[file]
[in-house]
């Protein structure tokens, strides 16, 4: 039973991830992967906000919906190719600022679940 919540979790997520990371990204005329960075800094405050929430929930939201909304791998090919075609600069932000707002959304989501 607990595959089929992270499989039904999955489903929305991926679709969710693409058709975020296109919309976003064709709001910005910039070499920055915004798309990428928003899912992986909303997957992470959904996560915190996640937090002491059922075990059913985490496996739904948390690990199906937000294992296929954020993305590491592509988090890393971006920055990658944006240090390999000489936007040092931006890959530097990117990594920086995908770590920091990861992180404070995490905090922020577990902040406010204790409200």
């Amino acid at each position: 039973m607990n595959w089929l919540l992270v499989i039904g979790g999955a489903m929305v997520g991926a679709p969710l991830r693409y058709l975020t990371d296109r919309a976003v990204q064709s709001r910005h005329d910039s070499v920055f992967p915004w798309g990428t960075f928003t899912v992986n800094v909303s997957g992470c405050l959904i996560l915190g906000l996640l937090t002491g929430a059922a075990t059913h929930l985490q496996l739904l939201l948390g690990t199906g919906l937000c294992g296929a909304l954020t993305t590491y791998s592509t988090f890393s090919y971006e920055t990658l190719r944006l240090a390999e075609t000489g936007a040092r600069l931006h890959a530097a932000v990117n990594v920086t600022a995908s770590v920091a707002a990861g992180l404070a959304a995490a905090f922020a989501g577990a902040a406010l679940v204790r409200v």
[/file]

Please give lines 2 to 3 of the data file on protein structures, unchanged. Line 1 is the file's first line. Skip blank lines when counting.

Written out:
């Protein structure tokens, strides 16, 4: 039973991830992967906000919906190719600022679940 919540979790997520990371990204005329960075800094405050929430929930939201909304791998090919075609600069932000707002959304989501 607990595959089929992270499989039904999955489903929305991926679709969710693409058709975020296109919309976003064709709001910005910039070499920055915004798309990428928003899912992986909303997957992470959904996560915190996640937090002491059922075990059913985490496996739904948390690990199906937000294992296929954020993305590491592509988090890393971006920055990658944006240090390999000489936007040092931006890959530097990117990594920086995908770590920091990861992180404070995490905090922020577990902040406010204790409200």
């Amino acid at each position: 039973m607990n595959w089929l919540l992270v499989i039904g979790g999955a489903m929305v997520g991926a679709p969710l991830r693409y058709l975020t990371d296109r919309a976003v990204q064709s709001r910005h005329d910039s070499v920055f992967p915004w798309g990428t960075f928003t899912v992986n800094v909303s997957g992470c405050l959904i996560l915190g906000l996640l937090t002491g929430a059922a075990t059913h929930l985490q496996l739904l939201l948390g690990t199906g919906l937000c294992g296929a909304l954020t993305t590491y791998s592509t988090f890393s090919y971006e920055t990658l190719r944006l240090a390999e075609t000489g936007a040092r600069l931006h890959a530097a932000v990117n990594v920086t600022a995908s770590v920091a707002a990861g992180l404070a959304a995490a905090f922020a989501g577990a902040a406010l679940v204790r409200v």